City Talk: The key players of Washington's influential and controversial weeklypaper look back on its legacy - Page 3
Jeff Stein: What's really interesting that people aren't paying attention to? Or what's outrageous? Let's do stories that newspapers should do but don't. If we had an editorial policy at that time, it was: We are against jerks, jerks with power.
In January 1982, the biweekly newspaper was renamed Washington City Paper, and in November, it began publishing weekly. With both their papers financially troubled, Russ Smith and Alan Hirsch sold 80 percent of Washington City Paper that December to the owners of the influential, and profitable, alternative weekly Chicago Reader.
Jeff Stein: It almost happened simultaneously that I realized the newspaper had really caught on and that it was the beginning of the end for me. The Chicago Reader management comes to town, and they take me to some place like the Palm, so I know my execution is coming. While they were yapping on, these guys at the table next to us said, "Did you see that story on such and such in the City Paper?" It was a story about the funeral of this mob guy. I just beamed. [The Chicago Reader management] are just hammering me, telling me how my editorial idea is all wrong. I am explaining to them that my idea is that Washington is a place where local and national is kind of fused, and that lots of people come here to work on federal issues and that you just can't feed them neighborhood or city council stories. So picture it: I am trying to make my case to them, and the well-heeled guys sitting next to us are going on about how fabulous this story was.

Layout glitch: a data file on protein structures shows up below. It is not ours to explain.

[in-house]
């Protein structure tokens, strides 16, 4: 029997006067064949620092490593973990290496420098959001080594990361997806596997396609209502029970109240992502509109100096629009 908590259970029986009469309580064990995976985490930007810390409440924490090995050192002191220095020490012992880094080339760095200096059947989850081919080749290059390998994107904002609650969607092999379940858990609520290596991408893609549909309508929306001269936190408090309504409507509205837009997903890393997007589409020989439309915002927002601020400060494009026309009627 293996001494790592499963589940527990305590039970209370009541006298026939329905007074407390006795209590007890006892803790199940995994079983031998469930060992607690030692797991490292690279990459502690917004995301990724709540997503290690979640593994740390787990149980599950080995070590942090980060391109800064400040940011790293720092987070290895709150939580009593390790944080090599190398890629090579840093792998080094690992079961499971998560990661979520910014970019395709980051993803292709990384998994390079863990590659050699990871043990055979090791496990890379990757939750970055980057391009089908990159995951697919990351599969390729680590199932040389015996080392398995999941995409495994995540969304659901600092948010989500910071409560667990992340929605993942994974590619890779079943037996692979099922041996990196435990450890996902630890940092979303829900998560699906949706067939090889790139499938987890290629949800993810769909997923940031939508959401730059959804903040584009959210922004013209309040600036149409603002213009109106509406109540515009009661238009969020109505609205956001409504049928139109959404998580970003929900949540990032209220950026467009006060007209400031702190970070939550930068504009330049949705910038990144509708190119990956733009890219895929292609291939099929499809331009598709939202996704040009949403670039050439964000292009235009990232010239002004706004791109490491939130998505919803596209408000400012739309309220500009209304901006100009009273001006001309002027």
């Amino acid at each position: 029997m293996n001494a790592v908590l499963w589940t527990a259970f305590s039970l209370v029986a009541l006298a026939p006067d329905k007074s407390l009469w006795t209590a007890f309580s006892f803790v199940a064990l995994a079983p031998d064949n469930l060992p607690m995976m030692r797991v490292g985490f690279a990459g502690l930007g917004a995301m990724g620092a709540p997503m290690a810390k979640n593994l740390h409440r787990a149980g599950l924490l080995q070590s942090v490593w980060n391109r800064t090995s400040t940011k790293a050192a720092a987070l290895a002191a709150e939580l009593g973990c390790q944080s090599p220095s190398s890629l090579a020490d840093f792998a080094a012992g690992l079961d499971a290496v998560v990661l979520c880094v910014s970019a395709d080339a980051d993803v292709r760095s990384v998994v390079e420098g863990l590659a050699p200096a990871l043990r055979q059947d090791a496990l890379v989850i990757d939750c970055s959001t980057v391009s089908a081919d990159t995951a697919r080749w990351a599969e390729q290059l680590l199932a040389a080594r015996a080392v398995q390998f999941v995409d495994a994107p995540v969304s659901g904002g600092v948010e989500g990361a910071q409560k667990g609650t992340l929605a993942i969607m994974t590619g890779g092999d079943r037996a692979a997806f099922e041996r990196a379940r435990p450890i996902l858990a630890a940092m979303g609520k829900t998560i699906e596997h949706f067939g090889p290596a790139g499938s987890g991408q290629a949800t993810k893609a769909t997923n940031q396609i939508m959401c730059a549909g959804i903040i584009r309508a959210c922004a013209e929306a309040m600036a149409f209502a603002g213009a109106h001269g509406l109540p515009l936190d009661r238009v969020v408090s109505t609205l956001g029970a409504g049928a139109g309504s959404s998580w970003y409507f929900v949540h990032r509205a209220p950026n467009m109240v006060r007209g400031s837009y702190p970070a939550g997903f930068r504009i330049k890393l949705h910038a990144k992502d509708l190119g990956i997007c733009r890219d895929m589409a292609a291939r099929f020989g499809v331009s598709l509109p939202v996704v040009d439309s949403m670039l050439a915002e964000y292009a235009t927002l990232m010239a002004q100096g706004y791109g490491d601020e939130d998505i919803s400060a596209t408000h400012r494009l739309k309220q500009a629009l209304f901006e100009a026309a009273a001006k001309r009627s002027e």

Mark Perry: I was interested in national security stuff, national politics and stuff like that. I had to shift the focus of the paper from what I would normally do to more local reporting, which was the model of the Baltimore City Paper. I really hesitated to do it because that was Baltimore. In Baltimore, they don't care about national politics! So, I thought, It is not going to work here. I was wrong. The more I started shifting to city politics and city hall, the more readers we got. next >>